Life at the end of the road

January 4, 2020

Back under the ‘EGG chariot’

Filed under: daily doings, How I — Tags: , , , — lifeattheendoftheroad @ 8:49 am

Well, it be a black and uninspiring day today and Saturday looks like the best day before returning to work next week, at least as far as wind goes. Sure there’ll be brighter days but between now and Wednesday afternoon it looks like no respite from those ‘red’ winds, time to drag the boat back to the shed for the rest of the winter methinks, if not today, at least before Tuesday.



Methinks I left you on Thursday morning and went to clear some drains on what was a pure 5h1t of a day.

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With no prospect of improvement on the horizon I collected my neighbour and decided to head south and do some dog walking.

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That was of course once I’d got by the ‘guard pigs’ who wanted to come too, the black one on the right was on heat and very vocal Smile


That done, we all retired to Sonas for a feast of left overs Smile basically a fridge full of treats out of my wife’s fridge.

I also got what is probably my last Christmas present


Smile priceless, I mean, why do we do it Smile


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A very threatening start to the day had me heading over to Torran for some more ‘first footing’ though this time minus the 12YO which is still sitting unfinished in my kitchen along with the unopened wine bottles. Hopefully 2020 will be a year of less wine and more water Smile


For a good portion of today though, methinks I’ll be back under the Subaru replacing rear anti roll bar links and perhaps more brake pipes. The ARB links seem to be an annual item on most vehicles these days, no doubt an indicator of the perilous state of the roads. The brake pipes were raised as an advisory last year so Ross and I changed the offending one yesterday but I’ve not had time to inspect the rest fully yet. We got ‘called away’ yesterday afternoon to collect some IBC’s from the Raasay pier. Well, not exactly summoned but with the state of the forecast I thought it prudent to retrieve them before they got blown back to Skye. Many thanks to Charlie Gillies for arranging the ‘deposit’ and the rest of the ‘team’ for the carriage Smile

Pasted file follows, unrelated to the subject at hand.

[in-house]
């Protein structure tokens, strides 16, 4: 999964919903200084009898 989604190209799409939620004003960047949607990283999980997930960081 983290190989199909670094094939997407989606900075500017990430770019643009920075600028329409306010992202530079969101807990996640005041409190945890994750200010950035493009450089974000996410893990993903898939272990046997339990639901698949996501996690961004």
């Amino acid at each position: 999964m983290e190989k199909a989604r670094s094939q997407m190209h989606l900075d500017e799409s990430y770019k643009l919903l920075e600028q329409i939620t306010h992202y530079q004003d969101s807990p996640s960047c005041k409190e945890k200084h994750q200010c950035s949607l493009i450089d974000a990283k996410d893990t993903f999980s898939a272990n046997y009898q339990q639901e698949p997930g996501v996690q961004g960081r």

Subaru brake pipes

The MOT actually ran out months ago, something I only realized when I tried to tax the car afore I went to my aunties funeral. Fortunately you can still tax a vehicle on Raasay without an MOT so I’ve still been using it ‘on island’ in-between the various repairs. Work in progress as they say Smile A tyre replaced, a sidelight and fog light fixed and then yesterday, the job I’ve been putting off the longest, the rear brake pipe.

I dunno if the Subaru is unique amongst production cars (probably not) but it is the only make I have encountered that routes the brake and fuel pipes inside the vehicle. This I have seen and done myself on specially prepared rally cars and off road vehicles but Subaru make em like that. This is truly fantastic at keeping the majority of the lines out of harms way and away from salt and the elements but it does make them a PITA to replace. Unless of course you just cut out the offending section and splice in a new one, which is what we did.


To facilitate this I bought myself a new brake pipe flaring tool, sure I’ve had one (in the red box) for 30 plus years but it really needs to be held in a vice. The natty little tool I purchased off eBlag is designed to be hand held so you can use it on the vehicle